I added a strip of wood from the snack tray leg to the back of the bench top to make a lip to keep things from falling off the back of the bench.  Then I cut the paint stirrer and screwed it to the back for the pliers rack.

Last, I drilled pilot holes into the side boards and screwed in some adjustable feet which let me level the bench and adjust the height.

Here’s a side view of the bench that shows where I screwed the sides.

20 -16 inches deep, 24 inches wide and 9 inches high

I attached the bench pin with clamps.  I also made a nifty little forming tool with a piece of wood and some metal furniture knobs.  Clamp it in a vise and shape yourself some metal.  It’s also handy for riveting.

If you are interested in trying to make one of these yourself,  I have drawn up some rudimentary plans for you to download.   Feel free to share the plans but remember where you got them.

Make Yourself a Tabletop Jeweler’s Bench

A few weeks ago, I decided to make myself a tabletop jeweler’s bench similar to this one. I don’t have a proper jewelry bench and needed one that fit into a crowded work space.  I had a few more requirements:  I wanted to set up the bench directly across from my soldering station. I wanted the bench to hold my bench pin at the right height for comfortable sawing. I also wanted to have a bit of storage underneath the bench. Most importantly, I needed a portable bench so  I could move it out of the way if I needed to use the work station for something else.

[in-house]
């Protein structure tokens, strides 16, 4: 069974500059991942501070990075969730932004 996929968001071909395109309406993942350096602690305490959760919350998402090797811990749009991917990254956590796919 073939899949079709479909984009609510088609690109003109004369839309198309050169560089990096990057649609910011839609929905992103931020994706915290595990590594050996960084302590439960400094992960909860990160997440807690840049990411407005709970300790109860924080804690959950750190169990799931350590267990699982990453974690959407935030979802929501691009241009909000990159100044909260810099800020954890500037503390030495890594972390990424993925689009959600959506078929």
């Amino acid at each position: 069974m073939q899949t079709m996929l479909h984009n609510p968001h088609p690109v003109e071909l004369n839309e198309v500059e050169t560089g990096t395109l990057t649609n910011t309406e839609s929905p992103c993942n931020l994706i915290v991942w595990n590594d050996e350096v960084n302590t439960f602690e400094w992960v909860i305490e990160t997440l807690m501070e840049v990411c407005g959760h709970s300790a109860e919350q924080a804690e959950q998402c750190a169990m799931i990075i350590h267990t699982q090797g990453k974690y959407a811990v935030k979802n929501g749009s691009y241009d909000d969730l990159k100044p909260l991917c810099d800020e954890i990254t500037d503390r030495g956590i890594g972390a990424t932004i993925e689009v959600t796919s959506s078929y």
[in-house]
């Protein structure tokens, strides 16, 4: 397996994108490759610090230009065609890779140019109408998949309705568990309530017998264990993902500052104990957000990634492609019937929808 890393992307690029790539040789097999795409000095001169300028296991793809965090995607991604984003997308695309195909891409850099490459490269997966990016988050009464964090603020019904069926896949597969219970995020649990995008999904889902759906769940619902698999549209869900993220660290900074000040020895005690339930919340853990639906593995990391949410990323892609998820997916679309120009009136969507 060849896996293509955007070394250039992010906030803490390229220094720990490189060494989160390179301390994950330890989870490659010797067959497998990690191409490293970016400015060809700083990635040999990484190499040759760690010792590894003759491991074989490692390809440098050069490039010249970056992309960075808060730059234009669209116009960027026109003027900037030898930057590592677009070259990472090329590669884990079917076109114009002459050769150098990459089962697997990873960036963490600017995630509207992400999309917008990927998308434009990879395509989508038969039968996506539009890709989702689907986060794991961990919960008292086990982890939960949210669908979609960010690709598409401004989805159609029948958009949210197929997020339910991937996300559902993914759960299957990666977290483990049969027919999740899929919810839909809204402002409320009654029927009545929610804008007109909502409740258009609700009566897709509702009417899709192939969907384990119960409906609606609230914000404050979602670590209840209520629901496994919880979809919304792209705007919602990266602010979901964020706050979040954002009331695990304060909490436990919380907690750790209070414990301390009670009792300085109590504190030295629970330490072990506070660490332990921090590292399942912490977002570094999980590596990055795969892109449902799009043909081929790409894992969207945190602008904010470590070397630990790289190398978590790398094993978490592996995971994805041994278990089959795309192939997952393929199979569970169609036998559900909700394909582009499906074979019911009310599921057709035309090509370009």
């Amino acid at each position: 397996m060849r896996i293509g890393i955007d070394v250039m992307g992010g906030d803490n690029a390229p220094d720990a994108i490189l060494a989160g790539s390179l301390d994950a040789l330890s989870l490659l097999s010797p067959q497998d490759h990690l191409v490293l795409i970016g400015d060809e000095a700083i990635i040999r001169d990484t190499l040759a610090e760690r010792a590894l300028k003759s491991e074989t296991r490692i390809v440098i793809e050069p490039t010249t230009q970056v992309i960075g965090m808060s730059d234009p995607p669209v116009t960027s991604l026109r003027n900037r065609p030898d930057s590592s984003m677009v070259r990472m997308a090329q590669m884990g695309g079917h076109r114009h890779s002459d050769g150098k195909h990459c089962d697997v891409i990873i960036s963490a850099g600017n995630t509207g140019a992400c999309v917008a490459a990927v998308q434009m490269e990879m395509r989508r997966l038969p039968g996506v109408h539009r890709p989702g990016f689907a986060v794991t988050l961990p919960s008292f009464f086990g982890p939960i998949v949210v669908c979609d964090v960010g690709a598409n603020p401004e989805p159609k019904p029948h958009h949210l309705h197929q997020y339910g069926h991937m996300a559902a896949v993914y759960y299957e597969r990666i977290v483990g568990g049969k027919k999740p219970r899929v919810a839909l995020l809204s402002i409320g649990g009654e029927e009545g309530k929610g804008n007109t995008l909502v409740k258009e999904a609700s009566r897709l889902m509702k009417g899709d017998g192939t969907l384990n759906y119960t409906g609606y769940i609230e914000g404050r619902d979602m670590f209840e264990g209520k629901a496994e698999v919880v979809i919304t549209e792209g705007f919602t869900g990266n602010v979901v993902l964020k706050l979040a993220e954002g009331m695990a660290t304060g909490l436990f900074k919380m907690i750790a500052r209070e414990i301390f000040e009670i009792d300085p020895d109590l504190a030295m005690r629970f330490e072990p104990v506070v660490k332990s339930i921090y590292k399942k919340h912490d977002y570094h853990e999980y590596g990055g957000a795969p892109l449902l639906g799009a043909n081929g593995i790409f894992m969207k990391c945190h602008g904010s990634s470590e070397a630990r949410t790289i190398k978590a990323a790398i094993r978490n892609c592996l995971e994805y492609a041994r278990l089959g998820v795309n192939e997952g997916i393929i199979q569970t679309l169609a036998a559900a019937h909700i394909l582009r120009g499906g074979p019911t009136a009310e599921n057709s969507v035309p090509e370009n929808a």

My last requirement was that I wanted to make the bench using  tools and materials I already had on hand.  I possessed  an old hand-held power jigsaw, a couple of  miter box saws, (inherited from my father-in-law), a drill, and a cordless screwdriver.   My materials consisted of a wood snack tray (which seemed to be the perfect size for the top of the bench,)  some boards and wood scraps picked up from dumpster diving, and an assortment of screws collected over the years.   I didn’t want to buy anything else if I could help it.  And every time I was ready to break down and buy something, I discovered that I already owned something that would do the trick. I didn’t have to buy a thing!

19 finished bench

This is my finished bench and I think it looks pretty good considering that I didn’t know what I was doing.  I’m not skilled enough to make  drawers but I did make a pull-out shelf and added a rack on the back for pliers.

19 Back of bench

The portable bench measures 24” wide, 16” deep and about 9” high with the screw-on feet and 8” without. It is put together entirely with screws. This means it can be disassembled and stored easily. Or you can just slide the shelf out and stow it a corner.

I have no carpentry skills.  I have never made anything out of wood unless you count the Popsicle stick trivet I made for my mother in Kindergarten.  So I watched a lot of YouTube videos on carpentry and using tools.  I wish I could tell you that there’s a great video on how to make this portable bench, but there’s not.

My raw materials:

 

I will post plans on how to make the bench, and step-out photos next week.  Stay tuned.

What’s On My Bench Now

I’m in the process of refining my homemade bronze clay firing schedule. The pieces below sintered beautifully, but they were the only things in the kiln that did. I had to re fire everything else, but they turned out fine on the second firing. Some more tweaking is clearly in order.

 

Second firing before cleaning. Everything sintered

I’ve been fooling a around with low-cost texture sheets. These are silicone brush cleaning mats that I cut up to make them easier to use. You can find these at Five Below, Wish.com, and Amazon